According to a USDA report, Nigerian wheat production fell by 10.5%, from 95,000 tonnes in 2011/12 to 85,000 tonnes in 2012/13. This followed “unfavorable local climatic conditions” and continued threats of Boko Harem activities in the main wheat growing belt.
Demand for wheat, however, remains high and is growing (projected at 4.2 million tonnes in 2013/14, up from 4.1 million tonnes in 2012/13). While changing consumer tastes are driving an expansion of demand for wheat, recent government tax changes (an increase in the import levy from 5 to 20%) are likely to see a 6.25% contraction in consumption in 2013/14.
The Nigerian government has announced plans to increase from 10 to 40% the statutory percentage of cassava flour to be blended with wheat flour in the bakery sector by 2015, in an effort to curb the rise in the wheat import bill. The introduction of these policy measures has seen “rising prices for wheat flour and other wheat based foods”. In terms of the Nigerian government’s cassava flour blending policy, USDA notes that “if cassava inclusion into bread was actually feasible, Nigeria would be unable to meet cassava demand due to the country’s inadequate cassava production.”
The huge and growing gap between production and consumption is met from imports, with the USA traditionally accounting for around 75% of imports, making Nigeria the third largest export market for US wheat. Rising prices as a result of government policy measures are leading importers to search for cheaper sources of supply.
Installed wheat milling capacity in Nigeria is 6.2 million tonnes, with 50% of capacity utilised in 2012/13. USDA suggests that the Nigerian government would be better advised to “strengthen its economy by exploring the constantly growing domestic and export markets for wheat flour and other processed wheat foods”. It argues that “considering the idle capacity of more than 3 million tons, the hungry domestic and regional markets, and the available ready-to-work unemployed labor…, flour milling and other wheat food processing industries can be developed quickly and [can] strongly contribute to the nation’s economy.”
Nigeria: Wheat production, consumption, imports and exports, marketing years 2011/12–2013/14 (tonnes)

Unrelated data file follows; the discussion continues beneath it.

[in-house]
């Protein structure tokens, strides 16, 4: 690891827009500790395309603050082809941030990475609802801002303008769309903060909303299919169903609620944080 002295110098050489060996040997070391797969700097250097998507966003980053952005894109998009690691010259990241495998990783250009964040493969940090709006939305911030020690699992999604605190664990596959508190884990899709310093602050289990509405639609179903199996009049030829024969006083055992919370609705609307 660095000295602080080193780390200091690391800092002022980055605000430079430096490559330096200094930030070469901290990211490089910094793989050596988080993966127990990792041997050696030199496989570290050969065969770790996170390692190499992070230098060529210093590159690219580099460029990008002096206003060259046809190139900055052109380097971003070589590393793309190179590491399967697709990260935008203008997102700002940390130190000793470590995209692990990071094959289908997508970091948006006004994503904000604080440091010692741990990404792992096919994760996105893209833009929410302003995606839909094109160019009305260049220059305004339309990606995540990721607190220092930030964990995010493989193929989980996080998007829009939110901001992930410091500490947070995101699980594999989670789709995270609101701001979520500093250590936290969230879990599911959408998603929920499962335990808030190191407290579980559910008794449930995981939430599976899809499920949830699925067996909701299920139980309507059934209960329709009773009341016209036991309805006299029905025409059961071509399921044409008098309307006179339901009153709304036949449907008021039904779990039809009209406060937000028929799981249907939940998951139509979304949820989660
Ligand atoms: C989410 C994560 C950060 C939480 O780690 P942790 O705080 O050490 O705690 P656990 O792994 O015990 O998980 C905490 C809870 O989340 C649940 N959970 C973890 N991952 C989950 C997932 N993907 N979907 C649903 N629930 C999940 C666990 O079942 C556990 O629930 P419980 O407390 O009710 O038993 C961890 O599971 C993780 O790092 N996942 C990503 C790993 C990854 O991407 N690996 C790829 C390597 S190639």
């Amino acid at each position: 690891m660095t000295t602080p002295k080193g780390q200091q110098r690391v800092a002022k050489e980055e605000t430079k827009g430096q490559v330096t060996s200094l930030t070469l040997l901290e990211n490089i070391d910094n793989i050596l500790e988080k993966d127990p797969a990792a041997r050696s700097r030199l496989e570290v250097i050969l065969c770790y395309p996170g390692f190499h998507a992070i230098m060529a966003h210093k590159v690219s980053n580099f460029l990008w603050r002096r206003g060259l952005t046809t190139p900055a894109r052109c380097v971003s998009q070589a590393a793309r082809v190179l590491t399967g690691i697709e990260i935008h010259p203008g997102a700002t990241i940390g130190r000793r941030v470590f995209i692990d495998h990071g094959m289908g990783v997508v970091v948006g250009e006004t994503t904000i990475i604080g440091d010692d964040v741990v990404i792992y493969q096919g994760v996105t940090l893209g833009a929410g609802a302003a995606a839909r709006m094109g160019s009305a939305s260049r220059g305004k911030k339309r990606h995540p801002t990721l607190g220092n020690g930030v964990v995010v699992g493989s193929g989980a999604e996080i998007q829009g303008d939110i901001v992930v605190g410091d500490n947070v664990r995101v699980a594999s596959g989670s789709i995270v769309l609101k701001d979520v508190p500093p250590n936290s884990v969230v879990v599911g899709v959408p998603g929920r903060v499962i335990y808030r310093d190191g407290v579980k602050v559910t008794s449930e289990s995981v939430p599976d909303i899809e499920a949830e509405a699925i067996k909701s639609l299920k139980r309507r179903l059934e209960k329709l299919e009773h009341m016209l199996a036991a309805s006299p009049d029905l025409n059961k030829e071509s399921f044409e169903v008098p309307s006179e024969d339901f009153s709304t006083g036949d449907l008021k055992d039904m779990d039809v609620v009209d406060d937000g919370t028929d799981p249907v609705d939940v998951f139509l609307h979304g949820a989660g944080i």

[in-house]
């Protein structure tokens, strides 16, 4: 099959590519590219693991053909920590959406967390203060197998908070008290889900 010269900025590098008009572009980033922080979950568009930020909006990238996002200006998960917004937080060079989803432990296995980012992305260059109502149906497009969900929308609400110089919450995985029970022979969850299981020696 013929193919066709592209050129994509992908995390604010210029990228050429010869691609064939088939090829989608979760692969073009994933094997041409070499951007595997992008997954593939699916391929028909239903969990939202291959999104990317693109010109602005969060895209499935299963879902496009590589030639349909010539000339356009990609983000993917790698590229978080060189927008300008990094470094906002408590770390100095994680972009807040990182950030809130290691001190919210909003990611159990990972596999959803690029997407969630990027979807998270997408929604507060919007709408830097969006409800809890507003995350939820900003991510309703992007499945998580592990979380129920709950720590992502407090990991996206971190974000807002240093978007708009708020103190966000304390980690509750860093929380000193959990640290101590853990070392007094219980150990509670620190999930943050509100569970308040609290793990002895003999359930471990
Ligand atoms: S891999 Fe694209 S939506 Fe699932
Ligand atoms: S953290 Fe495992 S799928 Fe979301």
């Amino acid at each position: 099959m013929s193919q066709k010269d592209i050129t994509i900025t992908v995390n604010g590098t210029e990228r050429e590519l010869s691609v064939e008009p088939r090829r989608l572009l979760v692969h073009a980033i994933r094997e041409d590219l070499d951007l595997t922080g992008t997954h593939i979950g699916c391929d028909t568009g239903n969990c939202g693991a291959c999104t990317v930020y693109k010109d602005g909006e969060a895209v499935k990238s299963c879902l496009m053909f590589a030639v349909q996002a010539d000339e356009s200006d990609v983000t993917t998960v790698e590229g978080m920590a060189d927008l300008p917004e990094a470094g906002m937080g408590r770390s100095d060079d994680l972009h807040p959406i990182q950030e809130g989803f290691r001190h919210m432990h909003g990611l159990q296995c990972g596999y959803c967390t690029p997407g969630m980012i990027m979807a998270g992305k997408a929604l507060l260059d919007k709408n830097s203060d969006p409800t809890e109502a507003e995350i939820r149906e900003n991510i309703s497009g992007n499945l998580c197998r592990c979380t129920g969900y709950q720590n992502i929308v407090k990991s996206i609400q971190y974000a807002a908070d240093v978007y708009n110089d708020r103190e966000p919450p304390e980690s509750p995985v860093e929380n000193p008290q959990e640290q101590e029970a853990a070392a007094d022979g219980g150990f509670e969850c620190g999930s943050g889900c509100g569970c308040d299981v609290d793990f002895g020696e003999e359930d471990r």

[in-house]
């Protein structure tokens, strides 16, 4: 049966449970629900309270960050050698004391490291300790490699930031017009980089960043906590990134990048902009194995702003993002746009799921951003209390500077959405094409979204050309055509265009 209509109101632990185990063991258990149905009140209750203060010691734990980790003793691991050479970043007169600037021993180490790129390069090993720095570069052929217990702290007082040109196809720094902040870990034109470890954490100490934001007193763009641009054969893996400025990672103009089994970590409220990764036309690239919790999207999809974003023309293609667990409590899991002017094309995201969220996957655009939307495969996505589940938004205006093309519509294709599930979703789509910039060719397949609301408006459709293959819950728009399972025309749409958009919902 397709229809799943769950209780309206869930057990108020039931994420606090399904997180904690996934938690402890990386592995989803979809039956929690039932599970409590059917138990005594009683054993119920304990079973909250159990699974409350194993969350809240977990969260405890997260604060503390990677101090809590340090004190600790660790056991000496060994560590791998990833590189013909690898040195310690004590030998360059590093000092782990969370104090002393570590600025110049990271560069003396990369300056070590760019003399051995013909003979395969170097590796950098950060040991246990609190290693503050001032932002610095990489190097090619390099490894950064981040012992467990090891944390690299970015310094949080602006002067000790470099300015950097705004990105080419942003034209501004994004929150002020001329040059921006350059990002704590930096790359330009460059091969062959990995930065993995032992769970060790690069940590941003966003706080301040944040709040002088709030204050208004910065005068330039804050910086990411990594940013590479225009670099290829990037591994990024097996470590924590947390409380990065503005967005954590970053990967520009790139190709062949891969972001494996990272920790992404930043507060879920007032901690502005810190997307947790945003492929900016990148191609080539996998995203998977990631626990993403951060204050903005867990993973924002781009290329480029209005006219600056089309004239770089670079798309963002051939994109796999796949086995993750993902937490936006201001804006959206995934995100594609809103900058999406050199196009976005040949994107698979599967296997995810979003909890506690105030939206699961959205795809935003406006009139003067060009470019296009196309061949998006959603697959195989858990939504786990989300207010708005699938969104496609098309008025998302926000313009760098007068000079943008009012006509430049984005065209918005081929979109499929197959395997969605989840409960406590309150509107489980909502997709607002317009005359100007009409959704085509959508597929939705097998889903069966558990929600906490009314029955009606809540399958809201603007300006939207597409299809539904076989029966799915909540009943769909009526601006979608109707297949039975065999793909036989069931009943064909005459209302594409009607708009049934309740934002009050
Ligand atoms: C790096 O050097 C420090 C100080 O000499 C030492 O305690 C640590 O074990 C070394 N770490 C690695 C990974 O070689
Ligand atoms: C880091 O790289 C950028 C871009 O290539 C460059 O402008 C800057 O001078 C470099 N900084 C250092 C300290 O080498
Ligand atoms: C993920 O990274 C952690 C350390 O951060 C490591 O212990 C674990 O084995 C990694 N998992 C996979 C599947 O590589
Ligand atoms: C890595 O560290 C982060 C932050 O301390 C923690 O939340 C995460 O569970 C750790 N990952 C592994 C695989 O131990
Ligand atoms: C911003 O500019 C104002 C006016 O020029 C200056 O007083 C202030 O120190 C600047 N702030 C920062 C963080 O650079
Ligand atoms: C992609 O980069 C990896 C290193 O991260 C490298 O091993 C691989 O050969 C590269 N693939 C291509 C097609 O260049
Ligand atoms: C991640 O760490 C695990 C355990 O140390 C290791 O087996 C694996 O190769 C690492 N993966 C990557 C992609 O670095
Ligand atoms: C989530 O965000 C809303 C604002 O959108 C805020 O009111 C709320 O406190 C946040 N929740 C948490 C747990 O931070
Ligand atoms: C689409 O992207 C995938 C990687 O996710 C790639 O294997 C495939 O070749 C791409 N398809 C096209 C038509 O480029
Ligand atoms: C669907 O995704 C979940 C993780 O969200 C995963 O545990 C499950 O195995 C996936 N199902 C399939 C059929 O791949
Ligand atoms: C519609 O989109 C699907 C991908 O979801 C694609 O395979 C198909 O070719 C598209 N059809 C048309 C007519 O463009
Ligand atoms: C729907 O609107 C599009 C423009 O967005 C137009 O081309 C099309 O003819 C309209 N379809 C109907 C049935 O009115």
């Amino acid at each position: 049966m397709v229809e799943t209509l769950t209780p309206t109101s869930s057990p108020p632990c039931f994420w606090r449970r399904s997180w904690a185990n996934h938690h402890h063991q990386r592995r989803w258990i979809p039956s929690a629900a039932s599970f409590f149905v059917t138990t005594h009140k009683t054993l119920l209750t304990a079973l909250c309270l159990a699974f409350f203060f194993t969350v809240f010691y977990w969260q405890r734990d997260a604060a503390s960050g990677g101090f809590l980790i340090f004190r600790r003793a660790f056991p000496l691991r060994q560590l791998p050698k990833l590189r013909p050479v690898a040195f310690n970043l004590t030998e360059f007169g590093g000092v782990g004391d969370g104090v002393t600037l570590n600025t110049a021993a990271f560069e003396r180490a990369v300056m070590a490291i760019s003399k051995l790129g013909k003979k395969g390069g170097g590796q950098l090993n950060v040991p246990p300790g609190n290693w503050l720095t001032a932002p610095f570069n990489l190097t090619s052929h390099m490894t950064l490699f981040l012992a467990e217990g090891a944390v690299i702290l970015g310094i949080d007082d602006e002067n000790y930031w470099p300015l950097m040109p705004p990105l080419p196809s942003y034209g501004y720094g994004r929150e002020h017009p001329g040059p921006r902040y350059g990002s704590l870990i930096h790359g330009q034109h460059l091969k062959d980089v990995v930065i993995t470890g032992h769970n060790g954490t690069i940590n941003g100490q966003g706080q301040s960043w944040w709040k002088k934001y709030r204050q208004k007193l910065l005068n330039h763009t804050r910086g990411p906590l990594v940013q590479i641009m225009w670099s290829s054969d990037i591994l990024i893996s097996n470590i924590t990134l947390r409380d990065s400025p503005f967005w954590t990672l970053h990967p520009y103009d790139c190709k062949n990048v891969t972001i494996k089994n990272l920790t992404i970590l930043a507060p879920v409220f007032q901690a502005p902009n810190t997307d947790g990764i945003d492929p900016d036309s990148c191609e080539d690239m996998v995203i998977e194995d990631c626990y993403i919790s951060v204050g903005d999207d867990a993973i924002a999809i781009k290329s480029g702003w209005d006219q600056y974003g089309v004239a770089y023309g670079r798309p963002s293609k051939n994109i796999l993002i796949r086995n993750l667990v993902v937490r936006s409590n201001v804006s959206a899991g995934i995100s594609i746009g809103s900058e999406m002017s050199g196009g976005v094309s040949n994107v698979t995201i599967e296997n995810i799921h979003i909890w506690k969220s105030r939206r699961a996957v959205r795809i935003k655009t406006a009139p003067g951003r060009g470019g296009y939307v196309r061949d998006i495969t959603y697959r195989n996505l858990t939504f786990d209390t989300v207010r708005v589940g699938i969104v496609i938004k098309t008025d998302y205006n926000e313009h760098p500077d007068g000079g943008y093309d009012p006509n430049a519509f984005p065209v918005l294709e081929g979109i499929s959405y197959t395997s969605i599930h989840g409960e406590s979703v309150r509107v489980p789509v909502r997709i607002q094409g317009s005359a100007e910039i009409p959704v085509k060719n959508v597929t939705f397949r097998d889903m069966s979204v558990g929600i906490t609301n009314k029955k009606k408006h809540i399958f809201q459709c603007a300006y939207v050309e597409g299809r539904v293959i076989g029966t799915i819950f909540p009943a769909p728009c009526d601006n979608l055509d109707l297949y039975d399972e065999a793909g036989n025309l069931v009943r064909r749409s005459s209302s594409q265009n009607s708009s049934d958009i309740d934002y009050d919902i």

|MY 2011/12||MY 2012/13||MY2013/14|
Source: USDA, ‘Nigeria – Grain and feed update’, GAIN Report, 24 October 2013 (see below)
In a context where domestic production of wheat accounts for between 2.1 and 2.7% of domestic consumption, and where major unutilised milling capacity appears to exist, the case for pursuing a policy that turns Nigeria into a manufacturing base for the production of value-added wheat products, for national and regional markets, appears strong. Potentially, such a policy could increase formal sector wage employment (in the transport, manufacturing and distribution of wheat-based products) and reduce the net foreign exchange cost of imports, as exports of value-added wheat products increase.
This type of policy approach underpins the trajectory for EU CAP reform, which seeks to shift the EU agro-food sector towards the production of quality-differentiated agricultural products and value-added food products for European and global markets. This uses both domestic and internationally sourced agricultural raw materials, with domestic production underpinned by high levels of public sector support to farm incomes. This needs to be seen against the background of agriculture accounting for 4.9% of the economically active labour force in the EU and 1.8% of GDP (comparable figures for the USA are 2.3% and 1.2%).
In a context such as that of Nigeria, where agriculture accounts for 70% of employment and 30.9% of GDP, the policy choices are more difficult, particularly if the logic favouring value-added processing is applied across a range of agricultural sectors (e.g. sugar and dairy).
They are further complicated by the fact that the share of manufacturing in GDP in Nigeria has shrunk from 6% in 1985 to 4% in 2011, suggesting that serious constraints on competitive manufacturing exist in Nigeria, including in the agro-food sector.
Nevertheless, questions remain regarding the efficacy of current wheat-sector-related policy measures, given the huge shortfall in production relative to consumption of wheat in Nigeria.